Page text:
“CLOY” or South Korean drama series “Crash Landing on You” entered local Twitter’s top trending list on Tuesday after Defense Secretary Delfin Lorenzana used it as a reference in justifying the termination of the University of the Philippines-Department of National Defense accord.
“Sa UP mayroon silang ala-Demilitarized Zone (DMZ). Military can’t enter without coordination. What makes UP so special? Nasa Korean border ba kayo? CLOY is life na ba?” the cabinet secretary tweeted on Tuesday.
“We are not your enemies. We are here to protect our people, especially our youth,” Lorenzana added.
The defense chief was justifying his termination of the decades-long accord that bars state forces from entering the premier state university and its other campuses across the country without coordinating with school officials.
It was signed by then-UP President Jose Abueva and defense chief Fidel Ramos in 1989, which states that the military and police can only enter the campus “in cases of hot pursuit and similar occasions of emergency” or when assistance is requested by university officials.
An earlier agreement, the 1982 Soto-Enrile accord, was signed by then-student leader Sonia Soto and then-Defense Minister Juan Ponce Enrile.
This agreement was made to protect the autonomy of the university from military intervention, especially in protests where students exercise their constitutional right to free speech as enjoyed in democratic societies.
UP is known for fostering ideals of academic excellence, nationalism and development and progressive thinking. This has made it famous for being centers of student activism and dissent in history.
Meanwhile, UP President Danilo Concepcion called the defense department’s move “unnecessary and unwarranted.” He urged the DND to reconsider and revoke the termination of the agreement which was done without the institution’s consultation.
“By and large, intellectual and political dissidents in UP have always been in the minority, but it is a critical minority that has historically been vital to the maintenance of a healthy democracy,” he said in a statement.
‘Out of context’
Lorenzana’s tweet left some Filipinos questioning his need to reference a popular South Korean drama in the issue which was seen to be an “out of context” analogy.
This prompted the keyword “CLOY” to land on the microblogging platform’s trending list as social media users decry his popular culture reference amid a real-life initiative with serious implications on academic freedom, according to Concepcion.
“You can’t even protect our sea borders but chose to target those who criticize the incompetence of this government. How 1960s of you. Also, may CLOY ka pang nalalaman, out of context naman,” a Twitter user said, referencing the West Philippine Sea and the maritime dispute involving China.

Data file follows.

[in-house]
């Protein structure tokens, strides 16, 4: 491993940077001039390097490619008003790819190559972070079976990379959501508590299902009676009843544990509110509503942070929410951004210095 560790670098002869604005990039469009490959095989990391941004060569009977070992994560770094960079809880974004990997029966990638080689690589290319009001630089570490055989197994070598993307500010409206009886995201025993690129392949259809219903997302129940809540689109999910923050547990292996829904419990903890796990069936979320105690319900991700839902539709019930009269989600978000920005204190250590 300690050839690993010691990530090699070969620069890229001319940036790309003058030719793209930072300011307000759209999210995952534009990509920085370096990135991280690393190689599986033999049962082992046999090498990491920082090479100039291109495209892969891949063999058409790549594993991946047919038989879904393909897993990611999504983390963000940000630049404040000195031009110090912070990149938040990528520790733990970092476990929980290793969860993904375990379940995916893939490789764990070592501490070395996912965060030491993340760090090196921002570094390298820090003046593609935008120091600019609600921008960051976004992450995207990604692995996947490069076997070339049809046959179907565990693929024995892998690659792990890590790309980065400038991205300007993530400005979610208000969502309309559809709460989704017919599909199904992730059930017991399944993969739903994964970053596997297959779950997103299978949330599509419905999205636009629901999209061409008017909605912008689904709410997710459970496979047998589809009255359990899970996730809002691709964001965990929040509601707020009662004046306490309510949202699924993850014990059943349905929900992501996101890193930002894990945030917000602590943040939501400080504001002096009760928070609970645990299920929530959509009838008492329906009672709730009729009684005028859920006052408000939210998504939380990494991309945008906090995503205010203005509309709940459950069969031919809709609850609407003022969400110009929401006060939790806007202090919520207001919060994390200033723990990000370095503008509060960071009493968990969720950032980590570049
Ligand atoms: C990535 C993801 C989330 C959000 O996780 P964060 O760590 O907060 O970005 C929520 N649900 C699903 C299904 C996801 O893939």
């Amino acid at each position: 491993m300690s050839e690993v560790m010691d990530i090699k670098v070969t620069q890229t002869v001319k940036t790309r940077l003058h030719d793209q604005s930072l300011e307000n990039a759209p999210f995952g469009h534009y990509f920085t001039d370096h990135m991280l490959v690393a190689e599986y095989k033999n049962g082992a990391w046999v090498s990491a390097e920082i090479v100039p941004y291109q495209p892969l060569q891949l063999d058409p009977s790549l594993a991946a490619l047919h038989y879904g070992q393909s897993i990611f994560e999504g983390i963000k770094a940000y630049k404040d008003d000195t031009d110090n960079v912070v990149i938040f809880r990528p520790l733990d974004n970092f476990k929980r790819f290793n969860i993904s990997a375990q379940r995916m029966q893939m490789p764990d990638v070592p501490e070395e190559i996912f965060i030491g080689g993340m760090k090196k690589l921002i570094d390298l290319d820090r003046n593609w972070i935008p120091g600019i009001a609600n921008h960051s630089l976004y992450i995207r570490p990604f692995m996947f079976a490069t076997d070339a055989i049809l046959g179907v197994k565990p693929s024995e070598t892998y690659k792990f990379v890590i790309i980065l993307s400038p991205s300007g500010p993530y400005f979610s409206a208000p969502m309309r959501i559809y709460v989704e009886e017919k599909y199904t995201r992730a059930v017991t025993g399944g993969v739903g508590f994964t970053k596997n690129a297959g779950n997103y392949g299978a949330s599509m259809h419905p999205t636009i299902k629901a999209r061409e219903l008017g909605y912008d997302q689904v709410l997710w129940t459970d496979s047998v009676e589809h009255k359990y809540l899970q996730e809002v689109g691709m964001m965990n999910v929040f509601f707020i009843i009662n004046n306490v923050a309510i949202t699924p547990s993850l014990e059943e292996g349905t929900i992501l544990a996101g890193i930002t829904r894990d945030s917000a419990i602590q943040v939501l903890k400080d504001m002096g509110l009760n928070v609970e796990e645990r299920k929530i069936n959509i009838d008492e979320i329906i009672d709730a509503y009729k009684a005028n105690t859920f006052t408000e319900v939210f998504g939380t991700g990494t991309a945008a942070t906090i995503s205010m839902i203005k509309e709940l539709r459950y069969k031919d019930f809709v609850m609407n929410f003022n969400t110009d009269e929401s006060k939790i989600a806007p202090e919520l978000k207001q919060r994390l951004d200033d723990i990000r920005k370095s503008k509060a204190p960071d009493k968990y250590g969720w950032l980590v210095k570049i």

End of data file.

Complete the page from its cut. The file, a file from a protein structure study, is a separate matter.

The military under Lorenza’s department is tasked to uphold the country’s sovereignty and protect its territorial integrity, including areas in the West Philippine Sea.
“This bland b*tch really wants to militarize UP. And stop with pop culture references. Pathetic attempt to appeal to the youth in using Korea and CLOY as your references proves your lack of political and historical understanding of the country and K-Drama,” another online user wrote.
“Napaka-out of context ng banat mo, leave CLOY alone, please lang,” commented a different Filipino.
“Mawalang galang lang ho, unahin po sana natin iyong nasa West Philippine Sea. Iyong nangunguha po ng teritoryo natin. Bigyan niyo po ng pansin iyon. ‘Wag niyo pong gawing reference ang CLOY. Magkaibang-magkaiba po iyon. Nagmamahal, supporter ni Hyun Bin at Son Ye Jin,” another Twitter user shared.
Hyun Bin and Son Ye-jin are the lead actors in the popular K-Drama.
“Crash Landing on You” is a 2019 series that tells the romantic story of a South Korean heiress who crashes through a paragliding accident into the demilitarized zone between North and South Korea.
She is rescued by a North Korean military officer who helps her hide from other forces until they eventually fall in love.
The demilitarized zone or DMZ refers to the buffer zone between the North and South Korea as established in the 1953 Korean War Armistice Agreement.
The area, contrary to its name, is one of the most heavily guarded places in the world by North Korean and South Korean forces. Skirmishes in the area have broken out between the two for decades.